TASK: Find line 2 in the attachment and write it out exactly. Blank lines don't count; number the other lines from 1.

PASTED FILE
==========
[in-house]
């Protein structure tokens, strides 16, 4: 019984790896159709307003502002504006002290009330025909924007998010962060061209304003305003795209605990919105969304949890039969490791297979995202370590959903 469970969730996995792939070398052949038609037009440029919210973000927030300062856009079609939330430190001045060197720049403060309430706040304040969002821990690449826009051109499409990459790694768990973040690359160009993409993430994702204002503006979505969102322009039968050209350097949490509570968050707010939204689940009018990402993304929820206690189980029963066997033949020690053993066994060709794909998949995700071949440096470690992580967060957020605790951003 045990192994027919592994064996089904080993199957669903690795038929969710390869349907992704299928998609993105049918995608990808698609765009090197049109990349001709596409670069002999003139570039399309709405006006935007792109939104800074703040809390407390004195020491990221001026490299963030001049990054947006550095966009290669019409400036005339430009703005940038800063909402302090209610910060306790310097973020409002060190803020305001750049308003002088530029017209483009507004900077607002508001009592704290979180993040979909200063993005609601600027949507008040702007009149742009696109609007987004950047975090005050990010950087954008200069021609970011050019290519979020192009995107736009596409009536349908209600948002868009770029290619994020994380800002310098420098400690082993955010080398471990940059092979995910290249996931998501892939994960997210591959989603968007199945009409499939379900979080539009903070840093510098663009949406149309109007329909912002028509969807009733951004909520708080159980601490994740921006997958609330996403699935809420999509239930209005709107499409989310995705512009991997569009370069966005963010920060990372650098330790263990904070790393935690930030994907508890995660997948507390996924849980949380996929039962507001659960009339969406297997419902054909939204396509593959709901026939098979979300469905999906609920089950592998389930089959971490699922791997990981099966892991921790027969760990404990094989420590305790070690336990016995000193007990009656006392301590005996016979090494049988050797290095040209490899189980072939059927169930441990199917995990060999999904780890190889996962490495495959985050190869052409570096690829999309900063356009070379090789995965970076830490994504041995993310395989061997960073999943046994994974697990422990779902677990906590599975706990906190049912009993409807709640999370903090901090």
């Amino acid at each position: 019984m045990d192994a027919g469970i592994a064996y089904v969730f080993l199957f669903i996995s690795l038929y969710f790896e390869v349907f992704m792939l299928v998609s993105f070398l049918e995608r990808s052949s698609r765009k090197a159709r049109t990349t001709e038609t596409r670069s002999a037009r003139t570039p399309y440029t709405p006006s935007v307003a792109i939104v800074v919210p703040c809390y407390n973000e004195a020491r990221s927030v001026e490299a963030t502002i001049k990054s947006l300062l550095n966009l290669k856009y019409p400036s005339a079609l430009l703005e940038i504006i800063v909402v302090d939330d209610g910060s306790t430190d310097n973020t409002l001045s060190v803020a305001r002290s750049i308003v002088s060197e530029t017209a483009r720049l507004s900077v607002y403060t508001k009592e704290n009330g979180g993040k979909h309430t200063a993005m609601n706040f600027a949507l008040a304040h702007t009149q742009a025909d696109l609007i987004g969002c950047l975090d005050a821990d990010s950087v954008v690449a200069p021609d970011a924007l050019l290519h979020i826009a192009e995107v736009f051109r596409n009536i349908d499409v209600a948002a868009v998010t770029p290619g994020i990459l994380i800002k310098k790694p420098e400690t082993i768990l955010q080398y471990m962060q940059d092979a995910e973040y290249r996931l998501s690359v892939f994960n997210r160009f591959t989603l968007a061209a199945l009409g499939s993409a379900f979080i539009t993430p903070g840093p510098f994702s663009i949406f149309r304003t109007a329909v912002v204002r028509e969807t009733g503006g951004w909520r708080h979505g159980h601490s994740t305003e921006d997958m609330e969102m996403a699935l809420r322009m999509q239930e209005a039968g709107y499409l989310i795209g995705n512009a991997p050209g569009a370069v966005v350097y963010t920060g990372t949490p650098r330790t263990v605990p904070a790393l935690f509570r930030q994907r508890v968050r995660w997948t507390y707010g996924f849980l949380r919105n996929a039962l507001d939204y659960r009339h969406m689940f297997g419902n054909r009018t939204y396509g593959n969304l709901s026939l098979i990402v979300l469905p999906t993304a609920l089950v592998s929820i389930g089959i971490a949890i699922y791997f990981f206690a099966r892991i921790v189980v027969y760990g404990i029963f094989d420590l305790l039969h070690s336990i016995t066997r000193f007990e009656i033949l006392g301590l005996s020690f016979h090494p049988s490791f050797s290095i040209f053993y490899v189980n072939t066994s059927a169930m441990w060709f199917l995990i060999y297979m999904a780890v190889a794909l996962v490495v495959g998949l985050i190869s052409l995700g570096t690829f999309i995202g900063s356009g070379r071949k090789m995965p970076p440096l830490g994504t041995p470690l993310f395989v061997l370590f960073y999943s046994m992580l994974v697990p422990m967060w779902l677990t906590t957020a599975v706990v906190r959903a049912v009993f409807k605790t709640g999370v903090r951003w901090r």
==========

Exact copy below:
């Protein structure tokens, strides 16, 4: 019984790896159709307003502002504006002290009330025909924007998010962060061209304003305003795209605990919105969304949890039969490791297979995202370590959903 469970969730996995792939070398052949038609037009440029919210973000927030300062856009079609939330430190001045060197720049403060309430706040304040969002821990690449826009051109499409990459790694768990973040690359160009993409993430994702204002503006979505969102322009039968050209350097949490509570968050707010939204689940009018990402993304929820206690189980029963066997033949020690053993066994060709794909998949995700071949440096470690992580967060957020605790951003 045990192994027919592994064996089904080993199957669903690795038929969710390869349907992704299928998609993105049918995608990808698609765009090197049109990349001709596409670069002999003139570039399309709405006006935007792109939104800074703040809390407390004195020491990221001026490299963030001049990054947006550095966009290669019409400036005339430009703005940038800063909402302090209610910060306790310097973020409002060190803020305001750049308003002088530029017209483009507004900077607002508001009592704290979180993040979909200063993005609601600027949507008040702007009149742009696109609007987004950047975090005050990010950087954008200069021609970011050019290519979020192009995107736009596409009536349908209600948002868009770029290619994020994380800002310098420098400690082993955010080398471990940059092979995910290249996931998501892939994960997210591959989603968007199945009409499939379900979080539009903070840093510098663009949406149309109007329909912002028509969807009733951004909520708080159980601490994740921006997958609330996403699935809420999509239930209005709107499409989310995705512009991997569009370069966005963010920060990372650098330790263990904070790393935690930030994907508890995660997948507390996924849980949380996929039962507001659960009339969406297997419902054909939204396509593959709901026939098979979300469905999906609920089950592998389930089959971490699922791997990981099966892991921790027969760990404990094989420590305790070690336990016995000193007990009656006392301590005996016979090494049988050797290095040209490899189980072939059927169930441990199917995990060999999904780890190889996962490495495959985050190869052409570096690829999309900063356009070379090789995965970076830490994504041995993310395989061997960073999943046994994974697990422990779902677990906590599975706990906190049912009993409807709640999370903090901090």